One could be forgiven for assuming that the Church teaches the two ends of marriage are not specifically delineated in terms of hierarchical importance, particularly when examining the 1983 Code in light of the 1965 Second Vatican Council document Gaudium et Spes:

“Marriage and conjugal love are by their nature ordained toward the begetting and educating of children. Children are really the supreme gift of marriage and contribute very substantially to the welfare of their parents. The God Himself Who said, ‘it is not good for man to be alone’ (Gen. 2:18) and ‘Who made man from the beginning male and female’ (Matt. 19:4), wishing to share with man a certain special participation in His own creative work, blessed male and female, saying: ‘Increase and multiply’ (Gen. 1:28). Hence, while not making the other purposes of matrimony of less account, the true practice of conjugal love, and the whole meaning of the family life which results from it, have this aim: that the couple be ready with stout hearts to cooperate with the love of the Creator and the Savior. Who through them will enlarge and enrich His own family day by day.” (Gaudium et Spes, n. 50)

Neither Gaudium et Spes nor the 1983 Code of Canon Law explicitly deny that procreation is the primary purpose of marriage. However, it is undeniable that the clear and unequivocal nature of the language used in our prior examples is absent from these conciliar and post-conciliar formulations. It is yet another example of the ambiguity common to the documents of Vatican II (and, consequently, to their juridical expressions in ecclesial law). In fact, an episcopal bloc representing approximately 80 cardinals and bishops urged the Council Fathers to vote against Gaudium et Spes for several reasons, including their concerns over the document’s ambiguous position on the ends of matrimony.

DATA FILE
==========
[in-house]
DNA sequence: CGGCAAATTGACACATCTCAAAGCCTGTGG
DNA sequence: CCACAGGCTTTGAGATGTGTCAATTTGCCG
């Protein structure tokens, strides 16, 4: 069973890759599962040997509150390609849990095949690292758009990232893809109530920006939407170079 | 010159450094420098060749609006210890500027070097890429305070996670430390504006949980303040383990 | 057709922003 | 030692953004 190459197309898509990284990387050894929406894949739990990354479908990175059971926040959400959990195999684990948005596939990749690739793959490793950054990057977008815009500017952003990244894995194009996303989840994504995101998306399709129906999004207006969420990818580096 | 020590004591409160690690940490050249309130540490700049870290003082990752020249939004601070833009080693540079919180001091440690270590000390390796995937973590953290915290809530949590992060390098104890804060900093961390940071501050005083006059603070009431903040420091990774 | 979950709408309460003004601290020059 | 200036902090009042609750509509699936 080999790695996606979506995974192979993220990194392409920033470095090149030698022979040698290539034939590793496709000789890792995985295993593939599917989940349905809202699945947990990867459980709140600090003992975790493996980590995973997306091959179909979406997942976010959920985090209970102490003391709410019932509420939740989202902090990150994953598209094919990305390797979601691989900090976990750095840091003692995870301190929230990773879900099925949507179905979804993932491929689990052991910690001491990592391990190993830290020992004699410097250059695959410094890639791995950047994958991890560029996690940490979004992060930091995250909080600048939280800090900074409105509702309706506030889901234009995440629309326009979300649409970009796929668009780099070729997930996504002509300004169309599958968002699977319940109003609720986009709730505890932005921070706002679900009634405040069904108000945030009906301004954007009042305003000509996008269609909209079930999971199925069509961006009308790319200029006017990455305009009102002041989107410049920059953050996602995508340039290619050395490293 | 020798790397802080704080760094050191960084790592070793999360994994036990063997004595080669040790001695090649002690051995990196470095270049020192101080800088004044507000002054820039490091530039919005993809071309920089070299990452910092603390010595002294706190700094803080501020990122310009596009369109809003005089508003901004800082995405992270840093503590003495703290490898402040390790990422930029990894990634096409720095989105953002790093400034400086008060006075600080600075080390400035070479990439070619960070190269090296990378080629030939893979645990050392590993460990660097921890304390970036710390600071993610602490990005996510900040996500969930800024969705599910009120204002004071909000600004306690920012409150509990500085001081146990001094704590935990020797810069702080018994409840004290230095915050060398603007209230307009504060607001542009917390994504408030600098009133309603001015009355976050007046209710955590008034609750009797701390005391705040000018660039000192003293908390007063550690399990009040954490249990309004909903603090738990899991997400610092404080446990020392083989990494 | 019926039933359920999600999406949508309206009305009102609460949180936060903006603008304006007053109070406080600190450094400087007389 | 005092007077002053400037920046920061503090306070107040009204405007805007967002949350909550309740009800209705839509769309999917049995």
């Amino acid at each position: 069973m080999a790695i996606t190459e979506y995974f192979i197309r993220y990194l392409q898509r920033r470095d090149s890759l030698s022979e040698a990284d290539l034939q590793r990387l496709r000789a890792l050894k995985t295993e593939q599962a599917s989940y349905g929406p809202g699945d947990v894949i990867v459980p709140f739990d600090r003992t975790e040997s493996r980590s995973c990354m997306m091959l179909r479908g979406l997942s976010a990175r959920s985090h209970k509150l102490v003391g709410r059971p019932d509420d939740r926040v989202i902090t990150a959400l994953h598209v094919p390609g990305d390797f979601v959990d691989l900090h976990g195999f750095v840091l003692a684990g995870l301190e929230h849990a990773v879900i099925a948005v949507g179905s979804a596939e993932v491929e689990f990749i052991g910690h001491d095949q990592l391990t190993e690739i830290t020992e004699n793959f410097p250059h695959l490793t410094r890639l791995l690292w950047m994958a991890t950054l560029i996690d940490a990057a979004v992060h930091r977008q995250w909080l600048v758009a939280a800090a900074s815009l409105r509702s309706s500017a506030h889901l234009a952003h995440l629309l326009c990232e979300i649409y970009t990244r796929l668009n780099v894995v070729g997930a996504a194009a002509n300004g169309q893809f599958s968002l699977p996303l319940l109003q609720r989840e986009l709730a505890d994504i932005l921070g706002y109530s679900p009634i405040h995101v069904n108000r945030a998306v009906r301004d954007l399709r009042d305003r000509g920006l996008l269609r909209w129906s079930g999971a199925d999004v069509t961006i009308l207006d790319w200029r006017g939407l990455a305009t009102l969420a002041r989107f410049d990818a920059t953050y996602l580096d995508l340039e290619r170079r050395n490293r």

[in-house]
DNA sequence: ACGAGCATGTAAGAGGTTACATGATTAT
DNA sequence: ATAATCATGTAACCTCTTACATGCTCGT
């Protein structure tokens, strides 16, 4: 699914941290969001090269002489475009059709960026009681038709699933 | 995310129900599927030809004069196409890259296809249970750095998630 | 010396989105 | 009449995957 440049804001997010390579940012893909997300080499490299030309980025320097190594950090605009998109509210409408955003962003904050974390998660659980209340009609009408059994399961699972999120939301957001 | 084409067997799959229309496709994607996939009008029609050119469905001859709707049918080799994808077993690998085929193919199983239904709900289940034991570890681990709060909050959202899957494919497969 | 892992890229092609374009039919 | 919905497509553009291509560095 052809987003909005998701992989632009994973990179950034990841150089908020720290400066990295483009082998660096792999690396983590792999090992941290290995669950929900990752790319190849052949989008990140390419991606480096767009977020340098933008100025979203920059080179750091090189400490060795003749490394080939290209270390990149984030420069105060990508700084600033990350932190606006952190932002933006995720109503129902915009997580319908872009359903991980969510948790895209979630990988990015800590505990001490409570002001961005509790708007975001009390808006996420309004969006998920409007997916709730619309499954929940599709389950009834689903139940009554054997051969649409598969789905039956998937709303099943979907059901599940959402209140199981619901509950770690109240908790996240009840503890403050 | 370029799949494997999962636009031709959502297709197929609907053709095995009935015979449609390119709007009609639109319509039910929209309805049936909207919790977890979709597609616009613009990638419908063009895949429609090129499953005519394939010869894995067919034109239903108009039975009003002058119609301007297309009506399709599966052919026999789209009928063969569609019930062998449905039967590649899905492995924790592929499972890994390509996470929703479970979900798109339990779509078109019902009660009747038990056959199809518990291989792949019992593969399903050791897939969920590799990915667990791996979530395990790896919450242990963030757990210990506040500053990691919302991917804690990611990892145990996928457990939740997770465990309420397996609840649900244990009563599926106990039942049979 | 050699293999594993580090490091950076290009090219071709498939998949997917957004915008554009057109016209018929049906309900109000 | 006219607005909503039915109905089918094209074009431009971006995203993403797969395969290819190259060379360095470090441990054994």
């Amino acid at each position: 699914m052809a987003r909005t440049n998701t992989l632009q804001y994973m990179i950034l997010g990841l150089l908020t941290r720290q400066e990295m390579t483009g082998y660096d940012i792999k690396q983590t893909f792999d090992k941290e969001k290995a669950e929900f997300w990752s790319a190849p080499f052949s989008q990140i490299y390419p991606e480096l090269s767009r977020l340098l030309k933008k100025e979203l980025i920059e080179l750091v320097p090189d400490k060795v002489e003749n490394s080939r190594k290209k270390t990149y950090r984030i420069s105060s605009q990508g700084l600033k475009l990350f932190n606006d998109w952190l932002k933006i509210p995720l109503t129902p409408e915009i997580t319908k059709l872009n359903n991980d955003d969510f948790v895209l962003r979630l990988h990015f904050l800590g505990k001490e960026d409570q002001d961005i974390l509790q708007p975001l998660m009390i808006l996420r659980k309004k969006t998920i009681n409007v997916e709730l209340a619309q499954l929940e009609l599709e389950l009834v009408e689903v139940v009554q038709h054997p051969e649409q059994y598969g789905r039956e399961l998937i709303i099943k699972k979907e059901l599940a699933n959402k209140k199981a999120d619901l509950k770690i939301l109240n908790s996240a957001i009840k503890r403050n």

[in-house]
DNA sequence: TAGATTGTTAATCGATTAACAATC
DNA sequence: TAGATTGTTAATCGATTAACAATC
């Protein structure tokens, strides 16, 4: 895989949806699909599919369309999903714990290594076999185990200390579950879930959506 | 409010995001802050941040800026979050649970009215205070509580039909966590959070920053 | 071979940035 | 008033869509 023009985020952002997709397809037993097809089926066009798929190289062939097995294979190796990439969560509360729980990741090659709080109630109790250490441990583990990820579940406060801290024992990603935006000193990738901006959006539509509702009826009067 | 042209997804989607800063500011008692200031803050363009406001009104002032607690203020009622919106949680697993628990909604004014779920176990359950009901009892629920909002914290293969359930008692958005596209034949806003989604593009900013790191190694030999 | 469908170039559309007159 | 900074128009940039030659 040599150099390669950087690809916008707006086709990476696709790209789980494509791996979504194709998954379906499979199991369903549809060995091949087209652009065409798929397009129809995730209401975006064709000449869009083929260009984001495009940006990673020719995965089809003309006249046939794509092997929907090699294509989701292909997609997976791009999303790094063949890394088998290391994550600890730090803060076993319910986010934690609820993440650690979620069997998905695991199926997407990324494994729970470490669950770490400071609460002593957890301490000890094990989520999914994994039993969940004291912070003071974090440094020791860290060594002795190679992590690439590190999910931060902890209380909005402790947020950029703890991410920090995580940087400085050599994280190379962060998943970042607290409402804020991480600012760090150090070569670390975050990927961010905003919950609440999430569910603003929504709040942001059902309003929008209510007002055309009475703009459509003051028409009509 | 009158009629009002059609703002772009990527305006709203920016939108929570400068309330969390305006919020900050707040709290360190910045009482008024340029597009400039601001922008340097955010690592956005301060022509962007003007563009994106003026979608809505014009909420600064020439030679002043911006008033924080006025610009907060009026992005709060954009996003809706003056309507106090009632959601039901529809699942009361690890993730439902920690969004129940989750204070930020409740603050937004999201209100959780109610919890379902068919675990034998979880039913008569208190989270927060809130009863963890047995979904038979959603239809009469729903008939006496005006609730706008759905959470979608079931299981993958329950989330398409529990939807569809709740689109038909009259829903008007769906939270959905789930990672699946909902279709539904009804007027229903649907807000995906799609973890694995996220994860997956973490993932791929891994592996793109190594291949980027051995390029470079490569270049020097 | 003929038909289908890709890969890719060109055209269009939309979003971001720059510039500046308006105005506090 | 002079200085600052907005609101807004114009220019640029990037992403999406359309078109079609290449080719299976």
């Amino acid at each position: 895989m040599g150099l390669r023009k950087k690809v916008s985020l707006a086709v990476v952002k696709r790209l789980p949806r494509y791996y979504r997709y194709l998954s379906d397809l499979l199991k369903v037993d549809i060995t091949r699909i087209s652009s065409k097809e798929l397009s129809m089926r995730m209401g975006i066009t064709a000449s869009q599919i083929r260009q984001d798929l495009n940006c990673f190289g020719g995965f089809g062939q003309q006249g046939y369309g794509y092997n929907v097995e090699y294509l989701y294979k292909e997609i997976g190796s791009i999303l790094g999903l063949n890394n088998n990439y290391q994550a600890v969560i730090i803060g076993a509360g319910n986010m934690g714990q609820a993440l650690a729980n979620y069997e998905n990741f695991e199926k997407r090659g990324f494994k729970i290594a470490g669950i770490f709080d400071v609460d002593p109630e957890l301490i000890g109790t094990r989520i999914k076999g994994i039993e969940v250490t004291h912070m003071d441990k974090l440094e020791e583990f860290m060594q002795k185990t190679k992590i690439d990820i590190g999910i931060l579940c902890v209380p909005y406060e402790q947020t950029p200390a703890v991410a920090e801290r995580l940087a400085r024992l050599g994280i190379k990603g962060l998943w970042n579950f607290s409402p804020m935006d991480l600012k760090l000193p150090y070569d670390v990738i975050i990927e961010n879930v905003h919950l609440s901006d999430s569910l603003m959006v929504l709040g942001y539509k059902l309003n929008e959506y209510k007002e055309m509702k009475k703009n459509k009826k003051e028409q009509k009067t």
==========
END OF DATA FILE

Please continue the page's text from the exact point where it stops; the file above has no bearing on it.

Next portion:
In addition to these problematic passages regarding the ends of marriage, Gaudium et Spes has this to say about the procreation of children:

“Let them thoughtfully take into account both their own welfare and that of their children, those already born and those which the future may bring. For this accounting they need to reckon with both the material and the spiritual conditions of the times as well as of their state in life. Finally, they should consult the interests of the family group, of temporal society, and of the Church herself. The parents themselves and no one else should ultimately make this judgment in the sight of God. But in their manner of acting, spouses should be aware that they cannot proceed arbitrarily, but must always be governed according to a conscience dutifully conformed to the divine law itself, and should be submissive toward the Church’s teaching office, which authentically interprets that law in the light of the Gospel.” (ibid.)